Soil pH is a measure of acidity or alkalinity. This measurement can range from a very low pH of 1.0 to an extremely high pH of 14.0. 7.0 is considered neutral and several vegetables will thrive in soil with a neutral pH. Some vegetables do prefer a more acidic soil while others prefer a more alkaline soil. Fortunately most will grow and produce well in a pH range of 5.5 to 7.5. Areas with high rainfall, such as coastal Washington, tend to have acidic soils high in organic matter, while areas with lower rainfall, such as most of the mountain valleys in Montana, tend to have alkaline soils low in organic matter. Here in the valleys of the Flathead region, where most of us garden, soils tend to be somewhat to highly alkaline.
Before you amend your existing soil to plant vegetables it is a good idea to test the pH. An easy way is to purchase a test kit. Most of them are easy to use and give fairly accurate readings. Your county extension agent can do a soil test also. Once you have determined your soil pH and which crops you intend to grow, you can amend your garden soil. Adding lime will increase pH and make acidic soils more alkaline; adding sulfur will lower pH and make soils more acidic. Organic matter usually helps reduce alkalinity. Aged manure, pine needles, compost and coir dust are a few amendments that will help do this while they improve soil structure and encourage beneficial soil micro-organisms. If your garden is divided into separate beds or raised beds, it is easier to adjust the soil in each bed for what you plan to grow. I rotate my vegetable crops in a four-year rotation plan, so I try to keep a basic soil pH around 6.0 to 6.5. This way I can grow almost every vegetable, but I slightly adjust pH each year before growing a particular plant. For example, I add sulfur before growing potatoes. Conversely, I add a small amount of lime before planting any of the Brassica family (Broccoli, Brussels sprouts, cauliflower, etc.). Having soil pH correct for each crop will reduce pest and disease problems as well as increase yields.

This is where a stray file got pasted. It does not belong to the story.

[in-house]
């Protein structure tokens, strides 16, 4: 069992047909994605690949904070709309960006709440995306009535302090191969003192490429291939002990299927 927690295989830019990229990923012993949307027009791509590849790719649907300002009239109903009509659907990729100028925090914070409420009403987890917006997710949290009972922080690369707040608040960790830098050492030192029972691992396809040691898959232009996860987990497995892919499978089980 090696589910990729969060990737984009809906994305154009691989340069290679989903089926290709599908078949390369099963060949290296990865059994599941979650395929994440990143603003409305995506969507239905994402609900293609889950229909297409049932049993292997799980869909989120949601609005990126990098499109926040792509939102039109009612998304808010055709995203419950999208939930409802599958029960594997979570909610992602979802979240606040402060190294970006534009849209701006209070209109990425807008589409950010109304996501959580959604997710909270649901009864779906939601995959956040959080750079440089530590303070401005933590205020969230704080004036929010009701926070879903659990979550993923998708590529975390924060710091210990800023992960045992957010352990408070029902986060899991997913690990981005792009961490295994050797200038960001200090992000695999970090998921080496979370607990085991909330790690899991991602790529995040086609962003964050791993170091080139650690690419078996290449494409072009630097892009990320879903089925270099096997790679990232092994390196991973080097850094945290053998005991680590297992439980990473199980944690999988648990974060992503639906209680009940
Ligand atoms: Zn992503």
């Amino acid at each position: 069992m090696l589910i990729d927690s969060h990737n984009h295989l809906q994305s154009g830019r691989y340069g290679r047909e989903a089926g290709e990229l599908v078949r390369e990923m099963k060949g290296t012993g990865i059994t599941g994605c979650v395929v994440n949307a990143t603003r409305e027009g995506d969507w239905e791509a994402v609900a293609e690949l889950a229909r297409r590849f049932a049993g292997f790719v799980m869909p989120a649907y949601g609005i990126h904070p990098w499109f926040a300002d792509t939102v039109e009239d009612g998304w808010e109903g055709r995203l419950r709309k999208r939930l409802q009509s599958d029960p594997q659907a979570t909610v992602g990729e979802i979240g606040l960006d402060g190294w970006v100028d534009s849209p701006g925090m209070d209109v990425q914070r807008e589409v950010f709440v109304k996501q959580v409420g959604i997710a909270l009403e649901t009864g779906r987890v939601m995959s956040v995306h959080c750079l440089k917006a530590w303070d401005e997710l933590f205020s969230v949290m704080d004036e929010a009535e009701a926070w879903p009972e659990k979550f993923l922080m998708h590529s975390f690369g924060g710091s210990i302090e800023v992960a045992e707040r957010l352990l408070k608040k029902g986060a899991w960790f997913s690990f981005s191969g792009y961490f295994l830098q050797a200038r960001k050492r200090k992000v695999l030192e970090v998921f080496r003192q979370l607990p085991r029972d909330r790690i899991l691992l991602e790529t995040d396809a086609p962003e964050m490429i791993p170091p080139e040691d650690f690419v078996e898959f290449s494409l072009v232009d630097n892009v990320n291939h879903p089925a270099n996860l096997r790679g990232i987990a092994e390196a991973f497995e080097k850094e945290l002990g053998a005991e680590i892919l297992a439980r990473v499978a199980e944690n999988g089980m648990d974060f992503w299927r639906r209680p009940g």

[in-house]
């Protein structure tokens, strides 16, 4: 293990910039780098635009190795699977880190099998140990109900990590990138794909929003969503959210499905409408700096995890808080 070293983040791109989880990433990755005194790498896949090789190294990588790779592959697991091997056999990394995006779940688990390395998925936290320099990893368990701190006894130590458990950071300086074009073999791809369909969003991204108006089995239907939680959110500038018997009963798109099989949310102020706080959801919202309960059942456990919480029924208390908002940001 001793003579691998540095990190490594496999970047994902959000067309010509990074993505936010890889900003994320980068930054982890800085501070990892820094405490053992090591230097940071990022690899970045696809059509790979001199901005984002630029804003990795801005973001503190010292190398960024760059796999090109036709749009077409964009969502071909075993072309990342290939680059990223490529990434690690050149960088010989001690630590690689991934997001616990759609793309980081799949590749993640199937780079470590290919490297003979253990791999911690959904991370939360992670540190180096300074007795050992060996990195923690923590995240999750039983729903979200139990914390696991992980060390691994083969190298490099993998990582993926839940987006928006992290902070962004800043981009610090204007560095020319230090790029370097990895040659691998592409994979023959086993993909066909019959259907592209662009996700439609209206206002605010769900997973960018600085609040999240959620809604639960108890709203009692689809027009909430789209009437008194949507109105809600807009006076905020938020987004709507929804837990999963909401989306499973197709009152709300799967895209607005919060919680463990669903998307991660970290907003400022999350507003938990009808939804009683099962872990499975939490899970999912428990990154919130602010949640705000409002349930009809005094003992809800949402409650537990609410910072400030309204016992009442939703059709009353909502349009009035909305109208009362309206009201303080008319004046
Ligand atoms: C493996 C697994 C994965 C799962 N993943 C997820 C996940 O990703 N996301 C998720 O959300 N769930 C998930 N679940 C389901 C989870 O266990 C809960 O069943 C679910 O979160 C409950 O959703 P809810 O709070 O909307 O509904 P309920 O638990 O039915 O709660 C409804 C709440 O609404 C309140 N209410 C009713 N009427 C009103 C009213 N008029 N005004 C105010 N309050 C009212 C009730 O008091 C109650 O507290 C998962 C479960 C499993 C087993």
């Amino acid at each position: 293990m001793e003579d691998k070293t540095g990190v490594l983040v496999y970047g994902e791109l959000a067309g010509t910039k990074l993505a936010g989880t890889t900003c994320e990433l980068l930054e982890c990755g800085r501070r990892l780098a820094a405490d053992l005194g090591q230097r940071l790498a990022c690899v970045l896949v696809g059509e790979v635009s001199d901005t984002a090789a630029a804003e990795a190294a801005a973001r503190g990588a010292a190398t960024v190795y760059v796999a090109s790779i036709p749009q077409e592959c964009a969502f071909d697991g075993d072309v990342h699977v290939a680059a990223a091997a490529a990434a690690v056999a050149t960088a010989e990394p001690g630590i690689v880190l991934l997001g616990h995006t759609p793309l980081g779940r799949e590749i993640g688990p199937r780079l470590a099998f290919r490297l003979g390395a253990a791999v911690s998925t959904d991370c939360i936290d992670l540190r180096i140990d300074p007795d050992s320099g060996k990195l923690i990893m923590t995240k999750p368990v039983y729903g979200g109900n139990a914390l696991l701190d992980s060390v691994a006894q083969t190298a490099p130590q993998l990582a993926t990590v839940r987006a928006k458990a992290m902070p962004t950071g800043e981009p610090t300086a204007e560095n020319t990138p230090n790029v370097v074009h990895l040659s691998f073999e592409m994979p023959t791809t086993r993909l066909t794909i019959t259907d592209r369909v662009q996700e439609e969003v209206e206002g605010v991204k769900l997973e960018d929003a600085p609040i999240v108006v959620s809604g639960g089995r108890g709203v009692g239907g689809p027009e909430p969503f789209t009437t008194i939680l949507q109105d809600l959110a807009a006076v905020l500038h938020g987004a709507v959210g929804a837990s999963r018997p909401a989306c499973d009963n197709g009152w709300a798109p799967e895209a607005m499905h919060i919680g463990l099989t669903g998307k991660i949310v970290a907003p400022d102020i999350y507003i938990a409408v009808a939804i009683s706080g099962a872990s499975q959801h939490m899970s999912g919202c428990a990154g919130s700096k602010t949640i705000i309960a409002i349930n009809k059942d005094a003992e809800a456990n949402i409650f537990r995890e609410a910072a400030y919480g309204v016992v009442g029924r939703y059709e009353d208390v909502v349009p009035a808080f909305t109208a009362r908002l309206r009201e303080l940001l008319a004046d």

Here is a listing of pH tolerance ranges for specific vegetables. (The optimum pH for each is usually the median between the two extremes.) I have listed vegetables preferring more acidic soils first and those preferring more alkaline soils last:
Potatoes, 4.5-6.0; sweet potatoes, 5.6-6.5; horseradish and rhubarb, 5.5-6.8; butternut squash, carrots, corn, eggplant, lettuce, peanuts, peppers, pumpkins and watermelon, 5.5-7.0; cucumbers, garlic, winter squash, and tomatoes, 5.5-7.5; celery, 5.9-6.9; soybeans and strawberries, 6.0-6.8; onions, radishes, shallots and spinach, 6.0-7.0; beets, any of the Brassica family, peas, summer squash, Swiss chard, and zucchini, 6.0-7.5; okra, 6.0-8.0.